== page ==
It’s Art, But Not As We Know It…

You wouldn’t normally associate going out for a drink, be it a cup of tea or something of a more alcoholic variety, with perusing some of the latest arty exhibitions. Well, Nottingham’s art lovers can have the best of both worlds in these striking watering holes where art and eateries mix. Esther Croom investigates the new and improved way of enjoying a drink…

Lee Rosy’s Tea Shop @ 17 Broad Street

As well as 80 types of tea, amazing cake and free wireless, Lee Rosy’s tea shop provides a treasure trove of arty farty joy. Upstairs there is a rolling exhibition of local artists, which currently features Eireann Lorsung’s ‘My England’. A collection of delicate illustrations about the US expat’s experience of living over here, the exhibition is inherently about belonging and finding a place somewhere. I immediately warmed to her because she describes England as a place where “everyone offers you tea and means it”. Beautiful illustrations of maps and birds and seasides are painted on layered glass; strings of Paddington-style labels hang across the cafe adorned with delicate drawings of deck chairs.

Heading downstairs, you’ll find an exhibition of polaroids taken by Lee Rosy’s customers.There’s something delightful about polaroids; they don’t get processed by someone else, and so they can’t be retouched, deleted, refined or de-tagged. Without wanting to sound too pretentious, they’re a raw, unaltered document of a moment in a person’s life, so much so it almost feels nosy to look at them. We’re peering through windows into these people’s experiences. My favourites are one of a pair of red silky pants (bottom included) and two hands making a heart.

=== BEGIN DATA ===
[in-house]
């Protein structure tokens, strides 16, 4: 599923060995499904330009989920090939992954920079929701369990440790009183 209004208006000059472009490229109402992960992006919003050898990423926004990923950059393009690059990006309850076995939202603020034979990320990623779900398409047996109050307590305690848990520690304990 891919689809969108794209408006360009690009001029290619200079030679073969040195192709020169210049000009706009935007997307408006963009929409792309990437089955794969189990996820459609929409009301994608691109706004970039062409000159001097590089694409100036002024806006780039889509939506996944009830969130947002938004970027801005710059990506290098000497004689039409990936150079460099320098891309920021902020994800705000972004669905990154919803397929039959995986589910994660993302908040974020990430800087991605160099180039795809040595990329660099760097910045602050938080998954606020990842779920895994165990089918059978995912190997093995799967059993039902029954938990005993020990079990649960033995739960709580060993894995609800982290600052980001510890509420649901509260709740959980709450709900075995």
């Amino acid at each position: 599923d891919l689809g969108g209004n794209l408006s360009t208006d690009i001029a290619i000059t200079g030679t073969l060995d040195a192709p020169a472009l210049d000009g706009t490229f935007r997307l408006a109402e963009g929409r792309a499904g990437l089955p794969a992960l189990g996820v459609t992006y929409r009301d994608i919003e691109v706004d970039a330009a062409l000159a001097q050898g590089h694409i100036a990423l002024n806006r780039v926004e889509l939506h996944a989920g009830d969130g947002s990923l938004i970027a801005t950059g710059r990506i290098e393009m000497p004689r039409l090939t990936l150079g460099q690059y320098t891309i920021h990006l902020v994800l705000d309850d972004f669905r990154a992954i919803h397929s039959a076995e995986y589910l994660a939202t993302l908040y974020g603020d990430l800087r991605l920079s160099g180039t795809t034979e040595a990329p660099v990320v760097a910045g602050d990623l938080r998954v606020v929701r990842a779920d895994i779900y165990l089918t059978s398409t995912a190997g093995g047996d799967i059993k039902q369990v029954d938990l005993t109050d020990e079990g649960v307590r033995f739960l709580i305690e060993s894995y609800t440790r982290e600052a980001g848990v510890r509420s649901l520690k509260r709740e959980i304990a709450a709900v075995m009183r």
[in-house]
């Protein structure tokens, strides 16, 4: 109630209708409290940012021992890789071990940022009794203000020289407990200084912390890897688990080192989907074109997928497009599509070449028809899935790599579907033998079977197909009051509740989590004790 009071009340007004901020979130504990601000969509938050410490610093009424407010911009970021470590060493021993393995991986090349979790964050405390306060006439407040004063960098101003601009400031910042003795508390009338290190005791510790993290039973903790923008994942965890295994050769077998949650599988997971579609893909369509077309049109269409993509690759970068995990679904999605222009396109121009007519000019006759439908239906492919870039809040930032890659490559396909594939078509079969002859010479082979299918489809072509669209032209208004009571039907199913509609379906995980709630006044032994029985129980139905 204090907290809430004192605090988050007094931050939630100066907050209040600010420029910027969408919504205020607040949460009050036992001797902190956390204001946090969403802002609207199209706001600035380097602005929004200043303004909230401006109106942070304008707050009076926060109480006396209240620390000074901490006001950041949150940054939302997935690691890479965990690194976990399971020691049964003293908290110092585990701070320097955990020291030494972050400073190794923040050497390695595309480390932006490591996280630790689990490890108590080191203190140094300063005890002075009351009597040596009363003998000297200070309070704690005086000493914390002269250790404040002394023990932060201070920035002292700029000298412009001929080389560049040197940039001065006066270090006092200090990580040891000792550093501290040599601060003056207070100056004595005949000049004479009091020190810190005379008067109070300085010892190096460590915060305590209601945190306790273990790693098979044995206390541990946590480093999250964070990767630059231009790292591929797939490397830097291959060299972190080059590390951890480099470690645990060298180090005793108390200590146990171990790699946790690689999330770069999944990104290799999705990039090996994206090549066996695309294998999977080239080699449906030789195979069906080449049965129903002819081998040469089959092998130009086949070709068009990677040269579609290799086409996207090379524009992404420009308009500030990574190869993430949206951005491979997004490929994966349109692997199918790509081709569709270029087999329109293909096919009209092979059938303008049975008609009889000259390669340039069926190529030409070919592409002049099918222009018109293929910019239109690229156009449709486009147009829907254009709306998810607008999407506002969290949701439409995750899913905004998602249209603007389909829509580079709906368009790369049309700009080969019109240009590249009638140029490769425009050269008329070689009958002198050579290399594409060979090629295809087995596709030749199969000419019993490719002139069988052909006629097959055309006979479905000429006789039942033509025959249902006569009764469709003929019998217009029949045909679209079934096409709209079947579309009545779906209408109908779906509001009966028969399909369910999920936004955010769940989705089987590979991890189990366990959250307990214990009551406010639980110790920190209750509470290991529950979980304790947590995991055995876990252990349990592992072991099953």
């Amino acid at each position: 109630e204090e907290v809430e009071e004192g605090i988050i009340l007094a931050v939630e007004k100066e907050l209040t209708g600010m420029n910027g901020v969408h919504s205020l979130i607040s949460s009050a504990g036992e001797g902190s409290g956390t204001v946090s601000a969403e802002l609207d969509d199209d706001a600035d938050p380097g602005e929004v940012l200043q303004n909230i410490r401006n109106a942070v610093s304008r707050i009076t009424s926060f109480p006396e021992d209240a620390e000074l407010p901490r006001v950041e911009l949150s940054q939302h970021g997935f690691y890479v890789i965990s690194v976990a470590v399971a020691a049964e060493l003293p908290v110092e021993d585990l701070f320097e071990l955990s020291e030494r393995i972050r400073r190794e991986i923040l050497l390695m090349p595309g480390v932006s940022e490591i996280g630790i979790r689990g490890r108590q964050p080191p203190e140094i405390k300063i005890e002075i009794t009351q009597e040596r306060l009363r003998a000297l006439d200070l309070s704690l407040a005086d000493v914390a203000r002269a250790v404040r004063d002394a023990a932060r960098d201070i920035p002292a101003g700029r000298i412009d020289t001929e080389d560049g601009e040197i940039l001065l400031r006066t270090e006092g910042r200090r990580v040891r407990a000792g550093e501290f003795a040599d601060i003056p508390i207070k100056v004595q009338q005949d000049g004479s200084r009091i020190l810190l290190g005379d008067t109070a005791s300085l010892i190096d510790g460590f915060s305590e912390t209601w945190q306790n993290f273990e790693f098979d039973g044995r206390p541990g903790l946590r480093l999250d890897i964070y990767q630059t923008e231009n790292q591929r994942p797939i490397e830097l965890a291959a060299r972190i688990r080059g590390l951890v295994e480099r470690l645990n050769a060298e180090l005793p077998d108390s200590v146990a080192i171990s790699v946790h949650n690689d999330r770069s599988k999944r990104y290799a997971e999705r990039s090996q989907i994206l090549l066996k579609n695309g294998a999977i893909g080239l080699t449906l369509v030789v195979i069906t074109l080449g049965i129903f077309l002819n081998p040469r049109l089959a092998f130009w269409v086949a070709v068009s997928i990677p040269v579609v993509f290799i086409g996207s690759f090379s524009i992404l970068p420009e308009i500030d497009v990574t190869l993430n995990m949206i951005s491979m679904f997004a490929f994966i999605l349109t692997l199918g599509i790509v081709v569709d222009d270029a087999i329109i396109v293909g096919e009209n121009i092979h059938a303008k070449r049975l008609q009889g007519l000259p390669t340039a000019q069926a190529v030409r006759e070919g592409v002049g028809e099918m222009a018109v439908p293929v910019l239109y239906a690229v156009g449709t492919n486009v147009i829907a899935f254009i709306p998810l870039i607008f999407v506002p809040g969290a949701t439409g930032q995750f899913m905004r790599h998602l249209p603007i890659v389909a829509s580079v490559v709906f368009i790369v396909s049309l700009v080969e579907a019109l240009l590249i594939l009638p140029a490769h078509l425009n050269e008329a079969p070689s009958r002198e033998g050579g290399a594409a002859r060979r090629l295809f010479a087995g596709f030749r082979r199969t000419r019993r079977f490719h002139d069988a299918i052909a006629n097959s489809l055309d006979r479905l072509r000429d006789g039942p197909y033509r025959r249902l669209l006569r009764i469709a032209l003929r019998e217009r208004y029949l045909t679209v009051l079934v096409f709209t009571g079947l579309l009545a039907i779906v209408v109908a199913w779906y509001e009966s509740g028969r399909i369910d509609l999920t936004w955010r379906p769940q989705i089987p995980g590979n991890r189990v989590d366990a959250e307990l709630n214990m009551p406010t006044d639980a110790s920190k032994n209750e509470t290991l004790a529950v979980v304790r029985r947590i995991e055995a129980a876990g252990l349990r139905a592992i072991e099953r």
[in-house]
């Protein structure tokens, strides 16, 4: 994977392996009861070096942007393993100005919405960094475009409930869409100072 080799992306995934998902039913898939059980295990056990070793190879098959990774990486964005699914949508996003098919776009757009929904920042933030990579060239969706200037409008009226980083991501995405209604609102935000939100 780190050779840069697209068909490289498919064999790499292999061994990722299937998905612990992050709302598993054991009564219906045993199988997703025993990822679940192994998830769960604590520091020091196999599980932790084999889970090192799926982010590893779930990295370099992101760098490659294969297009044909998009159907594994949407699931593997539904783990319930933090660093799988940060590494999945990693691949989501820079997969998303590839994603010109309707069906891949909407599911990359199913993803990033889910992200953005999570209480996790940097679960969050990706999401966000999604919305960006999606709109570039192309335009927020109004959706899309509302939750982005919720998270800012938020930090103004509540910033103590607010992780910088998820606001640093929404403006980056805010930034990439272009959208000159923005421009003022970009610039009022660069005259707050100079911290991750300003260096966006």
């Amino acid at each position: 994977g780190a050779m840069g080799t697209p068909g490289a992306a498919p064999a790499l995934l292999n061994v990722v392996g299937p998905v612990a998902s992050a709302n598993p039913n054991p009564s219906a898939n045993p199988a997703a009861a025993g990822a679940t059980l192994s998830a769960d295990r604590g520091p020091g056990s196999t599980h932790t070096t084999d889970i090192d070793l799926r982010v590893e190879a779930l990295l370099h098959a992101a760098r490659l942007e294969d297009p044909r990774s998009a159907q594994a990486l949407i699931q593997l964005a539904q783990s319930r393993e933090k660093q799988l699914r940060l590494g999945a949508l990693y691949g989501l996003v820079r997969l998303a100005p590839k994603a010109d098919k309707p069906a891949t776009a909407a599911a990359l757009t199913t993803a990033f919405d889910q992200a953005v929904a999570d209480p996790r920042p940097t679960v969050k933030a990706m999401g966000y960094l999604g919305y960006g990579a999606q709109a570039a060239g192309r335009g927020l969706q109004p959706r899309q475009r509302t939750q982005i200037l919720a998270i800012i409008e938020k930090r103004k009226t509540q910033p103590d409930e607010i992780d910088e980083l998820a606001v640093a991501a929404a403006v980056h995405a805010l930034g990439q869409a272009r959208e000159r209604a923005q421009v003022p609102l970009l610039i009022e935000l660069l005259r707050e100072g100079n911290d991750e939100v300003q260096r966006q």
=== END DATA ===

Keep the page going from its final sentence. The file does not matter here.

Hand and Heart Gallery/Pub @ 65 Derby Road (by Canning Circus)

If you’ve not yet discovered the Hand and Heart, you should set sail immediately to explore it. In a world of ubiquitous bars trying desperately to be trendy and characterless chain-pubs, The H&H flies the flag for individuality. The back of the pub is set into a cave, and the candles and darkness strike just the right balance between cosy and spooky. In contrast, the gallery space upstairs, which features exhibitions, live music and workshops, is light and airy with big cuddly sofas and huge windows looking out over Derby Road. Currently exhibiting is Leicester-based artist Harry Walton; a roomful of large-scale paintings documents his eighty year love affair with both painting and jazz. Musicians caress their instruments, double bass players loom out of the dark, and the way the artist incorporates words and musical notes into the paintings give an idea of a multisensory experience. The darkness of most of the paintings gives a feeling of being in a jazz club, with these characters and their melodies coming out of the gloom. With this in mind, it seems odd to be in silence whilst looking at an exhibition so intrinsically about music and sound; pop in with a bit of Miles Davis on your iPod and it’ll make a lot more sense. All in all, I’m not sure the paintings live up to the venue; however, it’s still worth sa look. A great background for a coffee, or if you’re trying to get into the pants of an art history student/jazz aficionado.

Esther Croom

ArtsArts Reviews

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